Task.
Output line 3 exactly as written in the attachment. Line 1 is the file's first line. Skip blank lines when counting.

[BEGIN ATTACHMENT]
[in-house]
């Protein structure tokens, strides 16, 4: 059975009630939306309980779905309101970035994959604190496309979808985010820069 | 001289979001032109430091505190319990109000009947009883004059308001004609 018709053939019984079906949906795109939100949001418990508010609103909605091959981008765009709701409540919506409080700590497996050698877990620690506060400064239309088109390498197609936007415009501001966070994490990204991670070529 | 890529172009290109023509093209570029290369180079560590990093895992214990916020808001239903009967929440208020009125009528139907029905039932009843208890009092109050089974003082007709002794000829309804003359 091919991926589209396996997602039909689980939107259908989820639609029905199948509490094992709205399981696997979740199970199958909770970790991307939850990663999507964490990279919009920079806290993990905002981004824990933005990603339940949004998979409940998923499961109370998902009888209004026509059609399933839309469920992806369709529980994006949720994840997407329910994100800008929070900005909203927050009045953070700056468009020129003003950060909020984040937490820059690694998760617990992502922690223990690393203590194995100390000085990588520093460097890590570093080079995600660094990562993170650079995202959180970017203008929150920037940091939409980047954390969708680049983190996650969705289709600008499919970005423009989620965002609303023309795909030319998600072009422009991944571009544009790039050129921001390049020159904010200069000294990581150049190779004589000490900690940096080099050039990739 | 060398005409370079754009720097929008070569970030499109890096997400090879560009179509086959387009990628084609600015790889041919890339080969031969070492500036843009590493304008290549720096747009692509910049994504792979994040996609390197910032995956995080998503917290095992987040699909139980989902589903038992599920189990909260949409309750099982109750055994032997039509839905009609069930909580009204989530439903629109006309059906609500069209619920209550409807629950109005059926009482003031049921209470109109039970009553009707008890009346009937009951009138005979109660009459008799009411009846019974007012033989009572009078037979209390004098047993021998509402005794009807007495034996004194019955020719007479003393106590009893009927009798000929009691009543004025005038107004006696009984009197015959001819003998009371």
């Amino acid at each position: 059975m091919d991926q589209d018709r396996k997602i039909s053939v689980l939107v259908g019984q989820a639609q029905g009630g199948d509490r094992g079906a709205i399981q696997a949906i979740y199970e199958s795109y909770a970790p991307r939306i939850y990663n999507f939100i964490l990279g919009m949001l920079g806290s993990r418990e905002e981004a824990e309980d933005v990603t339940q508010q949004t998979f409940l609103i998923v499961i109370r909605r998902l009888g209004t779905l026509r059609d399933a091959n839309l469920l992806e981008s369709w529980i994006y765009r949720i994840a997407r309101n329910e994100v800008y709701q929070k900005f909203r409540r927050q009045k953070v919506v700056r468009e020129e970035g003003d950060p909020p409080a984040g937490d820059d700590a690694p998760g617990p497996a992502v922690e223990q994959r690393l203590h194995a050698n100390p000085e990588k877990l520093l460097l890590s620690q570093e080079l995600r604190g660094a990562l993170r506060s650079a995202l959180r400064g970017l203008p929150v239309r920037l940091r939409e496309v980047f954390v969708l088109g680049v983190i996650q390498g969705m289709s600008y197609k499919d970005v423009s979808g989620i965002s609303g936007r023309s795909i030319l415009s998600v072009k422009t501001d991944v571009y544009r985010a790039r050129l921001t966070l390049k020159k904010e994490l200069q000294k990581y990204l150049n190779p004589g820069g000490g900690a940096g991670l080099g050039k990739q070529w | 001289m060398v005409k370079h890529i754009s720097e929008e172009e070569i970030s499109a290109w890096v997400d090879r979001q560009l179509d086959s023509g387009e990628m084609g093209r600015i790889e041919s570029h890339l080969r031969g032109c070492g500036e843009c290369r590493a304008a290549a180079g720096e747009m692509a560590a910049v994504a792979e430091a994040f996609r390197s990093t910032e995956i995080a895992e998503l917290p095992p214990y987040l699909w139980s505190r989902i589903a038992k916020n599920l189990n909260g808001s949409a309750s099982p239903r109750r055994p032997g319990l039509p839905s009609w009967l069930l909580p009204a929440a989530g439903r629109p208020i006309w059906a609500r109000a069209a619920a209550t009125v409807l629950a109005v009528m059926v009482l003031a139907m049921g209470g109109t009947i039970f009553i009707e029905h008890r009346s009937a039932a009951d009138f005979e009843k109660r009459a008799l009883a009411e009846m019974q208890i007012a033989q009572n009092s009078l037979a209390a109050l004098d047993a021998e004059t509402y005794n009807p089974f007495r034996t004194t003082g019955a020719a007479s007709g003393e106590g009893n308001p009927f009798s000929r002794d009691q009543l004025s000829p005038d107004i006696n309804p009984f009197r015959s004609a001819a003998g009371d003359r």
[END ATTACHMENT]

């Amino acid at each position: 059975m091919d991926q589209d018709r396996k997602i039909s053939v689980l939107v259908g019984q989820a639609q029905g009630g199948d509490r094992g079906a709205i399981q696997a949906i979740y199970e199958s795109y909770a970790p991307r939306i939850y990663n999507f939100i964490l990279g919009m949001l920079g806290s993990r418990e905002e981004a824990e309980d933005v990603t339940q508010q949004t998979f409940l609103i998923v499961i109370r909605r998902l009888g209004t779905l026509r059609d399933a091959n839309l469920l992806e981008s369709w529980i994006y765009r949720i994840a997407r309101n329910e994100v800008y709701q929070k900005f909203r409540r927050q009045k953070v919506v700056r468009e020129e970035g003003d950060p909020p409080a984040g937490d820059d700590a690694p998760g617990p497996a992502v922690e223990q994959r690393l203590h194995a050698n100390p000085e990588k877990l520093l460097l890590s620690q570093e080079l995600r604190g660094a990562l993170r506060s650079a995202l959180r400064g970017l203008p929150v239309r920037l940091r939409e496309v980047f954390v969708l088109g680049v983190i996650q390498g969705m289709s600008y197609k499919d970005v423009s979808g989620i965002s609303g936007r023309s795909i030319l415009s998600v072009k422009t501001d991944v571009y544009r985010a790039r050129l921001t966070l390049k020159k904010e994490l200069q000294k990581y990204l150049n190779p004589g820069g000490g900690a940096g991670l080099g050039k990739q070529w | 001289m060398v005409k370079h890529i754009s720097e929008e172009e070569i970030s499109a290109w890096v997400d090879r979001q560009l179509d086959s023509g387009e990628m084609g093209r600015i790889e041919s570029h890339l080969r031969g032109c070492g500036e843009c290369r590493a304008a290549a180079g720096e747009m692509a560590a910049v994504a792979e430091a994040f996609r390197s990093t910032e995956i995080a895992e998503l917290p095992p214990y987040l699909w139980s505190r989902i589903a038992k916020n599920l189990n909260g808001s949409a309750s099982p239903r109750r055994p032997g319990l039509p839905s009609w009967l069930l909580p009204a929440a989530g439903r629109p208020i006309w059906a609500r109000a069209a619920a209550t009125v409807l629950a109005v009528m059926v009482l003031a139907m049921g209470g109109t009947i039970f009553i009707e029905h008890r009346s009937a039932a009951d009138f005979e009843k109660r009459a008799l009883a009411e009846m019974q208890i007012a033989q009572n009092s009078l037979a209390a109050l004098d047993a021998e004059t509402y005794n009807p089974f007495r034996t004194t003082g019955a020719a007479s007709g003393e106590g009893n308001p009927f009798s000929r002794d009691q009543l004025s000829p005038d107004i006696n309804p009984f009197r015959s004609a001819a003998g009371d003359r």